For Gómez Dávila modern man is a being of monstrous irresponsibility, because he has overvalued himself. He feels like the master of his happiness. But, when it turns out that he was really the master of his unhappiness, he still does not doubt his goodness. In this illusion the two systems coincide. “Capitalism does not see itself as a bourgeois ideology, but as a construction of human reason; the Communist does not declare himself for the ideology of a class, but claims that the proletariat is the only representative of mankind.” Both systems, in short, believe in “a society in which man is ultimately the master of his destiny.”
The utopia of self-redemption is not at all limited to dictatorships. Even “democracy hopes for the redemption of man and arrogates to man that redeeming function.” The Vienna-based publisher, Karolinger Verlag, which has been releasing German translations of the aphorisms since 1986, has now also published a volume with longer texts (Texts is the succinct title). In this book Gómez Dávila attempts, with considerable energy, to demonstrate that even bourgeois-liberal democracies are not neutral to world views, but actually have as their basis an “anthropotheistic religion,” i.e. they secretly consider man God.
A preliminary empirical sign of this religion is the modern state’s hostility to traditional religions, which with its truth claims gets in democracy’s way. At its core, his argument is actually quite precise. It shows how scrupulous the reflections are which stand behind the bold aphorisms. His central thought is the remarkable willingness of citizens to accept the decisions of majorities over fundamental values and questions of conscience. This would be, if there existed a non-human God whose commands the citizens believed, completely incomprehensible. Truly divine commands must be removed from all earthly opinion. The intolerable limitation of individual freedom, which lies in the principle of majority rule, is also only acceptable, when the citizen supposes that in majority opinion a higher, quasi-divine reason is revealed. But why should this reason lie by the majority? Precisely this, says Gómez Dávila, is the core of democracy’s mystical faith, by which its pseudo-religious character can be recognized.
Freedom of Bribery
That, in addition, all forms of social policy which aim for equality and justice must presuppose an insight into the good equal to God’s, is almost self-evident; at least when one has agreed to Gómez Dávila’s way of thinking, which in dismaying fashion opposes all political institutions of the present day. Above all, he laments the loss of freedom in the modern state, “which wants to replace the social wholeness destroyed by the liberal and democratic mentality with its own wholeness.” In the end the police are “the only social structure in the classless society,” and: “Abuse of authority and bribery are in democratic times the last bastions of liberty.”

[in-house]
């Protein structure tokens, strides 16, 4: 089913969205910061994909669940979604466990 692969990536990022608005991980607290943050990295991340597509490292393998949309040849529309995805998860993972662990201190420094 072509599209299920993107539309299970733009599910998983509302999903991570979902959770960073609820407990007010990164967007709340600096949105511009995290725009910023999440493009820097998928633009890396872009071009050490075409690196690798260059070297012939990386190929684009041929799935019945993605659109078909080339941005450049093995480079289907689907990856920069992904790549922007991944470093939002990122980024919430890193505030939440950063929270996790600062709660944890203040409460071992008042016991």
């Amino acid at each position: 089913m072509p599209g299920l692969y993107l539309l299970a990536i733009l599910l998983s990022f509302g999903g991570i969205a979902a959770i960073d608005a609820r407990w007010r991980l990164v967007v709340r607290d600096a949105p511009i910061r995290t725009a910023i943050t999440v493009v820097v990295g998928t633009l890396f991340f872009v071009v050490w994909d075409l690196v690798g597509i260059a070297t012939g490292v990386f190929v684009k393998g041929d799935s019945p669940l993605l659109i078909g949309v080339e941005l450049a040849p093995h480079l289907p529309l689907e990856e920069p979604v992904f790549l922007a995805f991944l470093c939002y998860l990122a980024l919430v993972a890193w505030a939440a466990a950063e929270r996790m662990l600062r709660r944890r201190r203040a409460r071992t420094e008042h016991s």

The reader will notice: With this philosopher one can build no state. His critique of the hidden dictatorial nature of democracy has an anarchical punch to it. But one must not in the least share his rebellious Catholicism to perceive the shocking truth of many of his diagnoses. He has a sharp eye for the dead end of “emancipatory” discourses (“The feminists are ridiculous; the anti-feminists are vulgar”), for the instrumentalization of culture (“It is time to ruin culture’s reputation, so that it is no longer profitable to subject it to the service of politics or industry”). Especially sharp is his insight into the democratically approved terror of mass taste (“Vulgar diversions and vulgar occupations are the only things for which one need not apologize”).
The greatness of Nicolás Gómez Dávila does not consist in finding some way out or in offering a vision for the future—all radical solutions are, for him, an abomination. That is why he also loves the fragment and abhors the system. His greatness lies in the force with which he shatters certainties and hopes where every doubt is long gone or frowned upon. Gómez Dávila is, as far as one can see, the only contemporary thinker, who in fact attacks existing taboos—the chief of which is, no doubt, democracy. He is, however, no revolutionary; he does not want to replace democracy. He is a reactionary, which means that he wants to arouse our suspicion. One could also say it with a word he would have abhorred: He wants the citizen to be of legal age, to be responsible.
 He would have abhorred this word because the German adjective mündig ("of legal age") is an allusion to Kant’s essay “What is Enlightenment?”